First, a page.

Schaeuble Goes Global to Salvage Financial Transaction Tax

  • EU finance ministers discussed levy at meeting in Bratislava
  • Austria’s Schelling says decision on EU tax needed in October

After five years of fruitless talks on a European financial-transaction tax, frustrated policy makers including Germany’s Wolfgang Schaeuble are talking up the prospect of a global levy that would make sure banks pay their fair share.

If the plan sounds familiar, that’s because European Union leaders tried to sell it to their partners in the Group of 20 nations in 2011 and got shot down. Since then, Schaeuble and others have spent countless hours debating first a tax for the whole EU, then a scaled-down levy in 10 countries led by Germany and France. 

Schaeuble returned to the idea of a global tax at a meeting of G-20 finance chiefs in July, acknowledging that efforts to hammer out a compromise in Europe were “hitting a wall.” With no breakthrough in sight, Schaeuble spoke hopefully on Sept. 10 of enlisting the Organization for Economic Cooperation and Development to push the issue forward.

“This may help us in Europe to resolve the dilemma of a good idea failing just because it won’t work unless our neighbors are doing the same thing,” Schaeuble told reporters in Bratislava after the tax was discussed at a meeting of EU finance ministers. “In the end this requires global regulation.”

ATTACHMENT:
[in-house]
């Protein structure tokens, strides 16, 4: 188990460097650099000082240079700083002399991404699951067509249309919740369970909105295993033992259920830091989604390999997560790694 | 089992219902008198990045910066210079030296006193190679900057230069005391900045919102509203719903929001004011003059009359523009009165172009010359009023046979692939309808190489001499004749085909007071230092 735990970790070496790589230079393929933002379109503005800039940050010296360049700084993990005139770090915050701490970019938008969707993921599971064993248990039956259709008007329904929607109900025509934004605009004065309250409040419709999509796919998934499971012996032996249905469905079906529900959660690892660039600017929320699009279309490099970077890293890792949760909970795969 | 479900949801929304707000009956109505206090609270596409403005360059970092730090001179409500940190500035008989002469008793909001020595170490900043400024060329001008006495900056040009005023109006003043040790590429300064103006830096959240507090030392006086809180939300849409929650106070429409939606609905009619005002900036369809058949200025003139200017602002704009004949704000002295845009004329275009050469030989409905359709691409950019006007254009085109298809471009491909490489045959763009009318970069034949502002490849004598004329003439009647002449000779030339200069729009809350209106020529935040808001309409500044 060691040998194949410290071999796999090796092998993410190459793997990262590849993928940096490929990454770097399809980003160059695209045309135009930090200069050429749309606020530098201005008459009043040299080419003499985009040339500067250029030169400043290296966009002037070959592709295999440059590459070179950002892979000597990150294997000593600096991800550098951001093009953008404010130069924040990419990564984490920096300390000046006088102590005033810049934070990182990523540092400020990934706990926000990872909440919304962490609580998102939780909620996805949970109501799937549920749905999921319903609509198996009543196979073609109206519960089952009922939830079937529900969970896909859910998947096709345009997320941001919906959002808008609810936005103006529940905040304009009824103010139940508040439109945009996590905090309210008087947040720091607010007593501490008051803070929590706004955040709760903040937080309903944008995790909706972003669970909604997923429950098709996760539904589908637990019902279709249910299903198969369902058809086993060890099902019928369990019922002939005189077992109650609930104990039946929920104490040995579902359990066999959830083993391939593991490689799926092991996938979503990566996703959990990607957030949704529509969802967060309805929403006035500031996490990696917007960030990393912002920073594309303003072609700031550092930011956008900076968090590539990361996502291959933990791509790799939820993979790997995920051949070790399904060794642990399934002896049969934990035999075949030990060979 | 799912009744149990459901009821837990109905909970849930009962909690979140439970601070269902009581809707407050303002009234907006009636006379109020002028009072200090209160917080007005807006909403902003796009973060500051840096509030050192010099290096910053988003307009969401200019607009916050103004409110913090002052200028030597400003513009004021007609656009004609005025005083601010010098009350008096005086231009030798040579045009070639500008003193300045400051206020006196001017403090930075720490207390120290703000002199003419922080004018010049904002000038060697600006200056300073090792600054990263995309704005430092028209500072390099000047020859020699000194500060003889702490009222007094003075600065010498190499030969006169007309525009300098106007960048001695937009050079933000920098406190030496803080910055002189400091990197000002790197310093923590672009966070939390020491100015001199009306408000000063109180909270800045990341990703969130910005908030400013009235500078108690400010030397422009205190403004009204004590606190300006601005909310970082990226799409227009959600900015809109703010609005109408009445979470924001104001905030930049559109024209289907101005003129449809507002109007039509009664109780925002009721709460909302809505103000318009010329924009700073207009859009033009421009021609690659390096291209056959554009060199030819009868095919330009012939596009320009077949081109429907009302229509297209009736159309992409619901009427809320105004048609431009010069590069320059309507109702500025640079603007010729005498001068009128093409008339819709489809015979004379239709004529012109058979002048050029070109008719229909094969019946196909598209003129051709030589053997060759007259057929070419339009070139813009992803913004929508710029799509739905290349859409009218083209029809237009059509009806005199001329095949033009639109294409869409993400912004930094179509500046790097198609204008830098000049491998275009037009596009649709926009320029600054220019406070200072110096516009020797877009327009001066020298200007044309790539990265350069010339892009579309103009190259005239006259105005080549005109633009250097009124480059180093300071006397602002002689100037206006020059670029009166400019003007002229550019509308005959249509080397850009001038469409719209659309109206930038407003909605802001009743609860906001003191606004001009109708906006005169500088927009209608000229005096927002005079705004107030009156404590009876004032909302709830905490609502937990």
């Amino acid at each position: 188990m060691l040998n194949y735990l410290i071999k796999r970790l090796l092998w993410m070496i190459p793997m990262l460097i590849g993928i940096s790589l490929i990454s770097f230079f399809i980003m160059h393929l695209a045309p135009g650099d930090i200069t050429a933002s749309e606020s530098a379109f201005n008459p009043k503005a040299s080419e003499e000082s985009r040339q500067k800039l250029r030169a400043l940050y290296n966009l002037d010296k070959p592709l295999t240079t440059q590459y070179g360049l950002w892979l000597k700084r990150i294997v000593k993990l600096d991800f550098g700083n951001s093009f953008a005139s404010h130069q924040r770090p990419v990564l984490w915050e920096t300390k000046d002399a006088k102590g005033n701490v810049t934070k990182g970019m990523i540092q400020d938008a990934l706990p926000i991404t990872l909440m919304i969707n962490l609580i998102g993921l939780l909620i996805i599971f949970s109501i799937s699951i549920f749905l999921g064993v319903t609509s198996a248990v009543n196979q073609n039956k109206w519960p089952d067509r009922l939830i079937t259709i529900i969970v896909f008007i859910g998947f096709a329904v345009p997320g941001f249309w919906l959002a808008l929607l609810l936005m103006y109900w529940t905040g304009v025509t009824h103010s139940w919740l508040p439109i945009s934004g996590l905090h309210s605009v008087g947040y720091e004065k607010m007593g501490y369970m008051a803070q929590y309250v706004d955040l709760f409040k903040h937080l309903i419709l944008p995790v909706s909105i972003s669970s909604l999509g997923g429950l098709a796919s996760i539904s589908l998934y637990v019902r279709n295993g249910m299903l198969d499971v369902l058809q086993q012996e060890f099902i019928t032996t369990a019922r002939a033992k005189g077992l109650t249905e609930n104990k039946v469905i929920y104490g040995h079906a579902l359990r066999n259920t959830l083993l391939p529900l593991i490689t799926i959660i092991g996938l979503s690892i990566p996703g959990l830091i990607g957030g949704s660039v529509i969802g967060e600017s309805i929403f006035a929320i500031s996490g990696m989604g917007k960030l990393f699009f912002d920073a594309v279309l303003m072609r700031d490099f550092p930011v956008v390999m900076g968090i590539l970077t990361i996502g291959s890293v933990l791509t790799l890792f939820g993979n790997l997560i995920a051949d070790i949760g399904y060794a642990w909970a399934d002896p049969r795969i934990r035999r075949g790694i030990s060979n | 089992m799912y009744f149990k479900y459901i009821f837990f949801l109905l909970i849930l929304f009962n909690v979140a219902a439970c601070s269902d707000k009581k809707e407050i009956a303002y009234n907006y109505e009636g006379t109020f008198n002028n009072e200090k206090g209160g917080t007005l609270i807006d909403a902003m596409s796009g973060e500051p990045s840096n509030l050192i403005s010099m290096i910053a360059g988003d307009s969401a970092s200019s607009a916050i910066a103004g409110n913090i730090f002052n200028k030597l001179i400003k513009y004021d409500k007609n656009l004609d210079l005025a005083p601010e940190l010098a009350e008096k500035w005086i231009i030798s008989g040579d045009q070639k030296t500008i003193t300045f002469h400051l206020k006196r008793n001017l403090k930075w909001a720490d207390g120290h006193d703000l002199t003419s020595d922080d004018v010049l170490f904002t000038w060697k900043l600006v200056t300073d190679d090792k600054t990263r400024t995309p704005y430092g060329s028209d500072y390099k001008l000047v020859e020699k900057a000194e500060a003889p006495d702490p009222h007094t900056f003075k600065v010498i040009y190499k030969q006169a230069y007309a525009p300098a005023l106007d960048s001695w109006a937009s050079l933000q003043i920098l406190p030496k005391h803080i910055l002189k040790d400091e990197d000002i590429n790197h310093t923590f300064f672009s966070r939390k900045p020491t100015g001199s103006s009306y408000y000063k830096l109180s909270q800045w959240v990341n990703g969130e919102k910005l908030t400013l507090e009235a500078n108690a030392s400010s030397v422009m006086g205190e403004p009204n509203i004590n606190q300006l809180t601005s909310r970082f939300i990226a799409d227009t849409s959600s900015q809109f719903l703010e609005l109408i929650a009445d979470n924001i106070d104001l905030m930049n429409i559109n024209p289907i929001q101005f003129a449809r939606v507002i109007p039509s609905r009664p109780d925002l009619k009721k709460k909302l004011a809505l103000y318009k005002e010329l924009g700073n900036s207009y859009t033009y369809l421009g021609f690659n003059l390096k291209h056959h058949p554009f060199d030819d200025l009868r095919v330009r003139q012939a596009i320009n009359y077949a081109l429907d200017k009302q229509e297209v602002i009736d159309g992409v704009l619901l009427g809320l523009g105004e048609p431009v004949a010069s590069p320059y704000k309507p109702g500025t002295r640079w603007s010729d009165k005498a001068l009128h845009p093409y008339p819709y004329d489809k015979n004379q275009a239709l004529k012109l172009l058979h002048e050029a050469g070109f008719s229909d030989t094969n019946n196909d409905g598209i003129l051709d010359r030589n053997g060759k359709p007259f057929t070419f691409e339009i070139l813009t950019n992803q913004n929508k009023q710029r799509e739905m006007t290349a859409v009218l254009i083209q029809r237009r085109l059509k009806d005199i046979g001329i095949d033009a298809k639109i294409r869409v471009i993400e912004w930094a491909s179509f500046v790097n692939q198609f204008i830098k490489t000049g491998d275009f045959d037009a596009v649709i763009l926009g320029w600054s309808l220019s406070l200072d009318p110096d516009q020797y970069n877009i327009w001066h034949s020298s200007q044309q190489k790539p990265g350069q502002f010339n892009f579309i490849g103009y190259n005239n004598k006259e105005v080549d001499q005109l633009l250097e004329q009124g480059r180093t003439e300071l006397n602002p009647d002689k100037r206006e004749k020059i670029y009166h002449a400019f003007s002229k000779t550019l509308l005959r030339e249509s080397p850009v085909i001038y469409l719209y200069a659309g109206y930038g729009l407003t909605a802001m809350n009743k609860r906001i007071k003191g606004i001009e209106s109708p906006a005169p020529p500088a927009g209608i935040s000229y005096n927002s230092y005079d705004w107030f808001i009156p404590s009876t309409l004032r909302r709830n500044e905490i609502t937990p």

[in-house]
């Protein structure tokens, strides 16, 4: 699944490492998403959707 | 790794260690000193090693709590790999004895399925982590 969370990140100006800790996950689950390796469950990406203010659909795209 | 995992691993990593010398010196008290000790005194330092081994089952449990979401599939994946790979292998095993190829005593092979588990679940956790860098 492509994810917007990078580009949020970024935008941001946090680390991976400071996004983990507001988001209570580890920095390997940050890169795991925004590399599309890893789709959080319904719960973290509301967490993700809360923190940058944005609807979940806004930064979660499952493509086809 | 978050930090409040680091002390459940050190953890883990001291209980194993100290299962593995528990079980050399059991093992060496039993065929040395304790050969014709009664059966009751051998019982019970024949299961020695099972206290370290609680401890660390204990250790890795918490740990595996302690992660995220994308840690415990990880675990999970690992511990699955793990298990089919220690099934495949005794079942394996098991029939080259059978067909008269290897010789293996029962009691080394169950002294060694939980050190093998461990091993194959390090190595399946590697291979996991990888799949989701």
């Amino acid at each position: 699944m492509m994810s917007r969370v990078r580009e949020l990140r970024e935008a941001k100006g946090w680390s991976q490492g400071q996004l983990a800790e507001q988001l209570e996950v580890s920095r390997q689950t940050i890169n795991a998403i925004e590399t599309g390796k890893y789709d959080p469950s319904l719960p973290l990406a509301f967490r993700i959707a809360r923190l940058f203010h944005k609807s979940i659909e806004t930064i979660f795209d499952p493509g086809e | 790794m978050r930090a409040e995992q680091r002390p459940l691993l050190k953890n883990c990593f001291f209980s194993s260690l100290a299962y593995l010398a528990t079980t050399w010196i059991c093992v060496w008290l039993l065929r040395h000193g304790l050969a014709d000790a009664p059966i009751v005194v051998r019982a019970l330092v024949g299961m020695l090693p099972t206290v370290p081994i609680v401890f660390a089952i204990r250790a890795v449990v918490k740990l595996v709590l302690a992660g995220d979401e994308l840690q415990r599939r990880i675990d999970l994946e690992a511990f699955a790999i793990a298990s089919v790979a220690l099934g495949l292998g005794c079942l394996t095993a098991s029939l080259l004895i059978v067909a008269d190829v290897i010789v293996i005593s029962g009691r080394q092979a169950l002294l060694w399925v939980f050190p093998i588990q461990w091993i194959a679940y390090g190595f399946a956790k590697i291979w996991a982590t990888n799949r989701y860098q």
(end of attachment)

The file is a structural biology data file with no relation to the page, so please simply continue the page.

‘Tangible Step’

An EU-wide levy was proposed in September 2011, as a “first tangible step for taxing such transactions at the global level,” according to the European Commission, the bloc’s executive arm. The initiative failed at the first hurdle, however. George Osborne, then the U.K. chancellor of the exchequer, conceded after meeting with his G-20 counterparts later that year that the “necessary international consensus” didn’t exist to implement such a tax globally.

The EU plan for a bloc-wide tax was itself abandoned by mid-2012. Some countries elected to carry on under “enhanced cooperation” rules that require consensus from at least nine states. Ten are still at the table: Austria, Belgium, France, Germany, Greece, Italy, Portugal, Slovakia, Slovenia and Spain.

Schaeuble said the OECD is “very receptive,” and the 10 enhanced-cooperation countries have agreed to ask the Paris-based organization to “intensify these efforts on a global scale.”

Austrian Finance Minister Hans Joerg Schelling, who’s leading the 10-nation talks, offered a different account of the meeting in Bratislava. Schelling said he had asked for OECD tax experts to “comment on our model” as he searches for a breakthrough before an October deadline he has set for decisive progress on the plan.

Schelling said the immediate priority is to wrap up the enhanced-cooperation talks. “If the OECD likes our model, we’re happy to make it available for free, but I’m not counting on it,” he said. “When I look at the G-20, I’m afraid that the U.S. and Japan probably wouldn’t be on board.”

Schaeuble offered little encouragement that a deal will be reached. “We once found 11” countries willing to participate in the talks, and “nine is the minimum number,” he said. “We’re no longer 11. Whether we’re still 10 is something we don’t know for sure.”

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